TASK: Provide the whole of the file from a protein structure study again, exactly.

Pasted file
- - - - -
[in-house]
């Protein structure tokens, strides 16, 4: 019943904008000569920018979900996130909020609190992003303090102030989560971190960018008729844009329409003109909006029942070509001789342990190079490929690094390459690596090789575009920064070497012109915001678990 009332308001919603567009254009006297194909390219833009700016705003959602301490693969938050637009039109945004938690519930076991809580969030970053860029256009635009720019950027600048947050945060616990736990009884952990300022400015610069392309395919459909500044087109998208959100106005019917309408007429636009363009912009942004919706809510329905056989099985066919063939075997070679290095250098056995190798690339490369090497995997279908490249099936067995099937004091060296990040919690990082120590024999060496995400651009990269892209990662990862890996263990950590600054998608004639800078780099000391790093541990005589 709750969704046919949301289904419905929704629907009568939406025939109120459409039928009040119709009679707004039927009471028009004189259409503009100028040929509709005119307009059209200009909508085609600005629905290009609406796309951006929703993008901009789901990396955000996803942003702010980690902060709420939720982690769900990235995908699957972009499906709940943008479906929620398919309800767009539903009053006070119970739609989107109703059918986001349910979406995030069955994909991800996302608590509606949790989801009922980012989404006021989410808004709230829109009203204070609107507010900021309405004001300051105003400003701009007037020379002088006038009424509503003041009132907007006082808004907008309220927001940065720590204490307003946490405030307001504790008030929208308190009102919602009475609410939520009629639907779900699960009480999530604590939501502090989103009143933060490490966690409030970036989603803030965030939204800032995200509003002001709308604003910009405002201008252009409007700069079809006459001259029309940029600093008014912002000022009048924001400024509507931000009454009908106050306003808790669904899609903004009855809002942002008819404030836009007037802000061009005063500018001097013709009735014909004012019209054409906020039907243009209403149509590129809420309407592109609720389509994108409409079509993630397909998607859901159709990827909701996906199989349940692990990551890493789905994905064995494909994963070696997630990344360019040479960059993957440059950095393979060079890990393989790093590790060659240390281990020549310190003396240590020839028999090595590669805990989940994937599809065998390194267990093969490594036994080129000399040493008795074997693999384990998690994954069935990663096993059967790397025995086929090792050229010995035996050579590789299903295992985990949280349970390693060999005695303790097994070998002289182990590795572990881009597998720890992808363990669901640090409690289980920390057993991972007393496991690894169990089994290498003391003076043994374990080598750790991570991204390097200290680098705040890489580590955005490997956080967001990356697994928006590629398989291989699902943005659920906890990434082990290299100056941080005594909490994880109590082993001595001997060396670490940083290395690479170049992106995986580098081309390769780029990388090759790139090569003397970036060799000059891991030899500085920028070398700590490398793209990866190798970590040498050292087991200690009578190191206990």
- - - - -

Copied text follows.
[in-house]
């Protein structure tokens, strides 16, 4: 019943904008000569920018979900996130909020609190992003303090102030989560971190960018008729844009329409003109909006029942070509001789342990190079490929690094390459690596090789575009920064070497012109915001678990 009332308001919603567009254009006297194909390219833009700016705003959602301490693969938050637009039109945004938690519930076991809580969030970053860029256009635009720019950027600048947050945060616990736990009884952990300022400015610069392309395919459909500044087109998208959100106005019917309408007429636009363009912009942004919706809510329905056989099985066919063939075997070679290095250098056995190798690339490369090497995997279908490249099936067995099937004091060296990040919690990082120590024999060496995400651009990269892209990662990862890996263990950590600054998608004639800078780099000391790093541990005589 709750969704046919949301289904419905929704629907009568939406025939109120459409039928009040119709009679707004039927009471028009004189259409503009100028040929509709005119307009059209200009909508085609600005629905290009609406796309951006929703993008901009789901990396955000996803942003702010980690902060709420939720982690769900990235995908699957972009499906709940943008479906929620398919309800767009539903009053006070119970739609989107109703059918986001349910979406995030069955994909991800996302608590509606949790989801009922980012989404006021989410808004709230829109009203204070609107507010900021309405004001300051105003400003701009007037020379002088006038009424509503003041009132907007006082808004907008309220927001940065720590204490307003946490405030307001504790008030929208308190009102919602009475609410939520009629639907779900699960009480999530604590939501502090989103009143933060490490966690409030970036989603803030965030939204800032995200509003002001709308604003910009405002201008252009409007700069079809006459001259029309940029600093008014912002000022009048924001400024509507931000009454009908106050306003808790669904899609903004009855809002942002008819404030836009007037802000061009005063500018001097013709009735014909004012019209054409906020039907243009209403149509590129809420309407592109609720389509994108409409079509993630397909998607859901159709990827909701996906199989349940692990990551890493789905994905064995494909994963070696997630990344360019040479960059993957440059950095393979060079890990393989790093590790060659240390281990020549310190003396240590020839028999090595590669805990989940994937599809065998390194267990093969490594036994080129000399040493008795074997693999384990998690994954069935990663096993059967790397025995086929090792050229010995035996050579590789299903295992985990949280349970390693060999005695303790097994070998002289182990590795572990881009597998720890992808363990669901640090409690289980920390057993991972007393496991690894169990089994290498003391003076043994374990080598750790991570991204390097200290680098705040890489580590955005490997956080967001990356697994928006590629398989291989699902943005659920906890990434082990290299100056941080005594909490994880109590082993001595001997060396670490940083290395690479170049992106995986580098081309390769780029990388090759790139090569003397970036060799000059891991030899500085920028070398700590490398793209990866190798970590040498050292087991200690009578190191206990």